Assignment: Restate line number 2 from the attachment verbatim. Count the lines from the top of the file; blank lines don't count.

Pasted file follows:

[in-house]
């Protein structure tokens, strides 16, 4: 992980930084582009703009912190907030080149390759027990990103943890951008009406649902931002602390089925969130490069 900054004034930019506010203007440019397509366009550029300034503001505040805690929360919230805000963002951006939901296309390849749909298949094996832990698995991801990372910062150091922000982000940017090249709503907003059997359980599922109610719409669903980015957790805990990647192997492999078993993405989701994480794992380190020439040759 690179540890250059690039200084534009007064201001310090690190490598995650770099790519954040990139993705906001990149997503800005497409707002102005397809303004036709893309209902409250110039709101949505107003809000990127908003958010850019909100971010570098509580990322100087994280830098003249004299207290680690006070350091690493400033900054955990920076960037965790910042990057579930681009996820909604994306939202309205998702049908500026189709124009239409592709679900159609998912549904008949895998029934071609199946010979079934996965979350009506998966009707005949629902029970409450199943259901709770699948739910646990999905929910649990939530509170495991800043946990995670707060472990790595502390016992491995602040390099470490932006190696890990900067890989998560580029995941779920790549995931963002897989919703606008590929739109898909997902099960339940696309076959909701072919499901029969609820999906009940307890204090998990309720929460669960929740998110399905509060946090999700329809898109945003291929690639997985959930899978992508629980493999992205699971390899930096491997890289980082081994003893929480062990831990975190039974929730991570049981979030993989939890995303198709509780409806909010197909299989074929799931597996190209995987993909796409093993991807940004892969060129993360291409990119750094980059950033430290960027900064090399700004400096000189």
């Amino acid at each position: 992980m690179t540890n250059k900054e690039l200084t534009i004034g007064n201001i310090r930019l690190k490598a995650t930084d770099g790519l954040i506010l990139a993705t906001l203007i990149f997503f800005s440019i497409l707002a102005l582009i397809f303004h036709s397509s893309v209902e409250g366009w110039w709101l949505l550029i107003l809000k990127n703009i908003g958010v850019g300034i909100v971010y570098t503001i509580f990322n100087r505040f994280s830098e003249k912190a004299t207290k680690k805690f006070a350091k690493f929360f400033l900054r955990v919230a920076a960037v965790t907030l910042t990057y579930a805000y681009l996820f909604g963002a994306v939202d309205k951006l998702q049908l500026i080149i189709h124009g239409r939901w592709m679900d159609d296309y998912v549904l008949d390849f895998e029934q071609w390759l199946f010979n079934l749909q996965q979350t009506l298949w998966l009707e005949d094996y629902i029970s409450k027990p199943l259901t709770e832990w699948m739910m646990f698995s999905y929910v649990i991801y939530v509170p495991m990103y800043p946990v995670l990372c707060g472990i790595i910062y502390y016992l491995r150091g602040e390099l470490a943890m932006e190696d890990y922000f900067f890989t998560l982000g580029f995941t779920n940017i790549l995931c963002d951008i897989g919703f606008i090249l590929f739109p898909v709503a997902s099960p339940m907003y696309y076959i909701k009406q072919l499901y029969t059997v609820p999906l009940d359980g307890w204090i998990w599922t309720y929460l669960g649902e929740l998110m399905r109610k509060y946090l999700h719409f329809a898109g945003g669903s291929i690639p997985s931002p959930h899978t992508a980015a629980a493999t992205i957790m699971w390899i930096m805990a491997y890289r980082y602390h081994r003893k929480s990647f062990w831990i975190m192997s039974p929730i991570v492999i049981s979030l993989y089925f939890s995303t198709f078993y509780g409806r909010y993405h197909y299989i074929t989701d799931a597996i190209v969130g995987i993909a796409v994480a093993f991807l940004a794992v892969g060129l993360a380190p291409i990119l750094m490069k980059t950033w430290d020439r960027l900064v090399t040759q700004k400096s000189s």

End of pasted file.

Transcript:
């Protein structure tokens, strides 16, 4: 992980930084582009703009912190907030080149390759027990990103943890951008009406649902931002602390089925969130490069 900054004034930019506010203007440019397509366009550029300034503001505040805690929360919230805000963002951006939901296309390849749909298949094996832990698995991801990372910062150091922000982000940017090249709503907003059997359980599922109610719409669903980015957790805990990647192997492999078993993405989701994480794992380190020439040759 690179540890250059690039200084534009007064201001310090690190490598995650770099790519954040990139993705906001990149997503800005497409707002102005397809303004036709893309209902409250110039709101949505107003809000990127908003958010850019909100971010570098509580990322100087994280830098003249004299207290680690006070350091690493400033900054955990920076960037965790910042990057579930681009996820909604994306939202309205998702049908500026189709124009239409592709679900159609998912549904008949895998029934071609199946010979079934996965979350009506998966009707005949629902029970409450199943259901709770699948739910646990999905929910649990939530509170495991800043946990995670707060472990790595502390016992491995602040390099470490932006190696890990900067890989998560580029995941779920790549995931963002897989919703606008590929739109898909997902099960339940696309076959909701072919499901029969609820999906009940307890204090998990309720929460669960929740998110399905509060946090999700329809898109945003291929690639997985959930899978992508629980493999992205699971390899930096491997890289980082081994003893929480062990831990975190039974929730991570049981979030993989939890995303198709509780409806909010197909299989074929799931597996190209995987993909796409093993991807940004892969060129993360291409990119750094980059950033430290960027900064090399700004400096000189």